Reflecting on this resolution, the urge to give in, to allow myself that reward, to get home, kick back, have just a few and then applaud some kind of strength in so doing… was easier to overcome. Yes, I damn well amn’t, I thought, washing hands and inspecting my face. The beer bottles dissolved in the blast from the hand dryer.

Yet… I know the booze is just one of a number of factors here. Overcoming the sneery interior voice critiquing this positive affirmation as a tad self-congratulatory, a bit simplistic, was on this occasion a matter of pistol fingers and a silly face before leaving the washroom. But it was interesting to hear that tone make a slight return.


Shit, they might have got away.

This was going to be another worked-up, serious-faced, lengthy post discussing language, words, and the wording worders who mangle them.

Languages change. Given this, one has to adapt, keep up, or risk not making sense. This is an individual thing, though, and attempts to impose orthodoxies on others should be resisted. Words can be keys or cages. It is advisable to use them carefully.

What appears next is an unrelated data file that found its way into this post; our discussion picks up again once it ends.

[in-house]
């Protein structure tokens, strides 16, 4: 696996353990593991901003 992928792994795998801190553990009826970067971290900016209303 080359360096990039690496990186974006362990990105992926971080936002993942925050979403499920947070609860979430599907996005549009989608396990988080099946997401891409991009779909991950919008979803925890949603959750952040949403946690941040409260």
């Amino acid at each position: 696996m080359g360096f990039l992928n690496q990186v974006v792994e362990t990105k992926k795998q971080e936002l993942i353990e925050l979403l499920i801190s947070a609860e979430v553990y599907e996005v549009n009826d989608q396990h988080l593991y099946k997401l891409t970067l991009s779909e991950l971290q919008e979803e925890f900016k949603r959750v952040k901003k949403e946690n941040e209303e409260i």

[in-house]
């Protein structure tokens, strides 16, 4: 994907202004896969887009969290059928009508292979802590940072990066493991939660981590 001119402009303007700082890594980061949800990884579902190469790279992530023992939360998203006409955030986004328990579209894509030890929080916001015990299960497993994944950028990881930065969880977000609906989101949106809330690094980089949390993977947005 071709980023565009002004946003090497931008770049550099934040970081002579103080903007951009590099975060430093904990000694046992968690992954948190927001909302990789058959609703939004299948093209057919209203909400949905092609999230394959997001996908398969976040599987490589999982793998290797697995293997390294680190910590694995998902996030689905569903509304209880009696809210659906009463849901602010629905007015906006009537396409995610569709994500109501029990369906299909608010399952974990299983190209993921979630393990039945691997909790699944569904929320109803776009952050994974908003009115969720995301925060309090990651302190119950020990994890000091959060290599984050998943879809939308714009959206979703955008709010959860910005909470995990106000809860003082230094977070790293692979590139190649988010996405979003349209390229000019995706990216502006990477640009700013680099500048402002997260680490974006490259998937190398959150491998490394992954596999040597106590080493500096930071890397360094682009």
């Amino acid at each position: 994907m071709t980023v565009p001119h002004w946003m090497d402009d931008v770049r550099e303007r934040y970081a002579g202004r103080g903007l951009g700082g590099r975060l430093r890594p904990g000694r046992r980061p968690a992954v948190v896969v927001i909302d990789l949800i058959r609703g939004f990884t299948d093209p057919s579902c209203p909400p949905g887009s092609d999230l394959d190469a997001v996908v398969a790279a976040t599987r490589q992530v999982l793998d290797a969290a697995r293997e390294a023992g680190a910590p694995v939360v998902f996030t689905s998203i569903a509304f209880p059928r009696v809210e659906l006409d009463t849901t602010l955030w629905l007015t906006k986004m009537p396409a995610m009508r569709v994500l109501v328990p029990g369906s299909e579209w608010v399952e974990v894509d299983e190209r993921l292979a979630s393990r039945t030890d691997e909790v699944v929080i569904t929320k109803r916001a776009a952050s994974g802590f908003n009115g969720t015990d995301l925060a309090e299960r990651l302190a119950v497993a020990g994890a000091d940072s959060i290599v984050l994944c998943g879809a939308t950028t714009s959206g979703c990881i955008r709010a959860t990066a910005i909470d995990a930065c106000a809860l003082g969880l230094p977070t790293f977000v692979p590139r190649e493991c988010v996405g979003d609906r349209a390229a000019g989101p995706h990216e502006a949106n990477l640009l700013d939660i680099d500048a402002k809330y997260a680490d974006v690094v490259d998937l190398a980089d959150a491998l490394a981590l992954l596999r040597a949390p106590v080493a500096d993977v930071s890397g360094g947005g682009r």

One could aim at least to see when familiar or habitual ways of saying things might cause confusion or upset – are not developing anything.

Contexts change too, and the importance of being aware of this was exemplified in the recent revelations of English soccer administrator Richard Scudamore’s infelicitous emails as seen in the Mirror, also reported on BBC, in the Telegraph, etc.

The Mirror’s headline:

England football supremo Richard Scudamore made sexist slurs in a string of emails to soccer pals

To recap, briefly: British man in his 50s, father of five, former Head Boy of his school, former law student, and footballer, turns out to be a Bantersaurus Rex. Imagine our surprise!

With a strange next step in the process of “whistle-blowing”, former temporary PA Rani Abraham had passed the sorry dossier of shame to the Daily/Sunday Mirror.

The Mirror website updates its links frequently, but when I first saw the “sexist slurs” article, it was juxtaposed with this in the sidebar:

Sexy selfies of the week! Bikinis, bums and boobs – we’ve got it all right here

"Uh... jiggle?"

At that point I stopped getting worked up and started giggling.

Languages change. Contexts are important. Keepy-uppy.